break;
    }
}

- (void)controller:(NSFetchedResultsController *)controller didChangeObject:(id)anObject
       atIndexPath:(NSIndexPath *)indexPath forChangeType:(NSFetchedResultsChangeType)type
      newIndexPath:(NSIndexPath *)newIndexPath
{
    UITableViewRowAnimation animationType = UITableViewRowAnimationFade;
    UITableView *tableView = self.tableView;

    switch(type) {
        case NSFetchedResultsChangeInsert:
            [tableView insertRowsAtIndexPaths:@[newIndexPath] withRowAnimation:animationType];
            break;

        case NSFetchedResultsChangeDelete:
            [tableView deleteRowsAtIndexPaths:@[indexPath] withRowAnimation:animationType];
            break;

        case NSFetchedResultsChangeUpdate:
            [self configureCell:[tableView cellForRowAtIndexPath:indexPath] atIndexPath:indexPath];
            break;

        case NSFetchedResultsChangeMove:
            [tableView deleteRowsAtIndexPaths:@[indexPath] withRowAnimation:animationType];
            [tableView insertRowsAtIndexPaths:@[newIndexPath] withRowAnimation:animationType];
            break;
    }
}

- (void)controllerDidChangeContent:(NSFetchedResultsController *)controller {
    [self.tableView endUpdates];
}

Also you can see a good example of adding new records to a table across NSFetchedResultsController by creating an empty Master-Detail Application project on the Xcode.

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- (void)animateRefreshFetchedResultsControllers
{
    NSFetchedResultsController *frc3 = _frc1;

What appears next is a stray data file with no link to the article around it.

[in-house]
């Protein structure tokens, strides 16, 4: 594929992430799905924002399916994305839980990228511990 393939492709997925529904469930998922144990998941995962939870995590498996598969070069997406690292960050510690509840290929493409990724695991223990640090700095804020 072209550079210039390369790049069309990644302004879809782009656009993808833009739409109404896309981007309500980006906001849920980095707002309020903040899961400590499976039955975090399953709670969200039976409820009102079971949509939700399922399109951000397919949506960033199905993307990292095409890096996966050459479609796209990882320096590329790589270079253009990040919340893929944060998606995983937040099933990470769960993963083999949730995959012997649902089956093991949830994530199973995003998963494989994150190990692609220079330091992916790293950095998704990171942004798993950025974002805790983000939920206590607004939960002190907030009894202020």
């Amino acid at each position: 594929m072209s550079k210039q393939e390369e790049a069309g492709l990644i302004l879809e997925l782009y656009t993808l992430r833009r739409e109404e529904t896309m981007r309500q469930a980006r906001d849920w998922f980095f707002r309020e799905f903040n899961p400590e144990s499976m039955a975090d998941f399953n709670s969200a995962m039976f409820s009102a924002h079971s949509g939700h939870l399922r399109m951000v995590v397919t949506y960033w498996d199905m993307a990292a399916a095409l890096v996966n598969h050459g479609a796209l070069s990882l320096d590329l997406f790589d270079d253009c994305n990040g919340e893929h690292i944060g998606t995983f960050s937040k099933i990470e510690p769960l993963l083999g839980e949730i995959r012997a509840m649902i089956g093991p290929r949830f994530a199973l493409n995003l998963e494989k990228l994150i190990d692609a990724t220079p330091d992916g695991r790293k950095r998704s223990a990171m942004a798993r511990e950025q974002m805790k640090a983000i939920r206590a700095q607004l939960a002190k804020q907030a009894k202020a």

[self refreshFetchedResultsControllers];

    NSMutableArray *oldSectionNames = [NSMutableArray new];
    NSMutableArray *newSectionNames = [NSMutableArray new];
    for (id <NSFetchedResultsSectionInfo> section in frc3.sections) {
        [oldSectionNames addObject:section.name];
    }
    for (id <NSFetchedResultsSectionInfo> section in _frc1.sections) {
        [newSectionNames addObject:section.name];
    }

    [_tableView beginUpdates];
    NSMutableIndexSet *sectionsToDelete = [NSMutableIndexSet new];
    for (NSString *sectionName in oldSectionNames) {
        if (![newSectionNames containsObject:sectionName]) {
            [sectionsToDelete addIndex:[oldSectionNames indexOfObject:sectionName]];
        }
    }
    [_tableView deleteSections:sectionsToDelete withRowAnimation:UITableViewRowAnimationLeft];

    NSMutableIndexSet *sectionsToInsert = [NSMutableIndexSet new];
    for (NSString *sectionName in newSectionNames) {
        if (![oldSectionNames containsObject:sectionName]) {
            [sectionsToInsert addIndex:[newSectionNames indexOfObject:sectionName]];
        }
    }
    [_tableView insertSections:sectionsToInsert withRowAnimation:UITableViewRowAnimationRight];

    NSMutableArray *rowsToInsert = [NSMutableArray new];
    for (int i = 0; i < sectionsToInsert.count; i++) {
        id <NSFetchedResultsSectionInfo> section = _frc1.sections[i];
        for (int j = 0; j < section.numberOfObjects; j++) {
            NSIndexPath *rowIndexPath = [NSIndexPath indexPathForRow:j inSection:i];
            [rowsToInsert addObject:rowIndexPath];
        }
    }
    [_tableView insertRowsAtIndexPaths:rowsToInsert withRowAnimation:UITableViewRowAnimationRight];

    [_tableView endUpdates];
}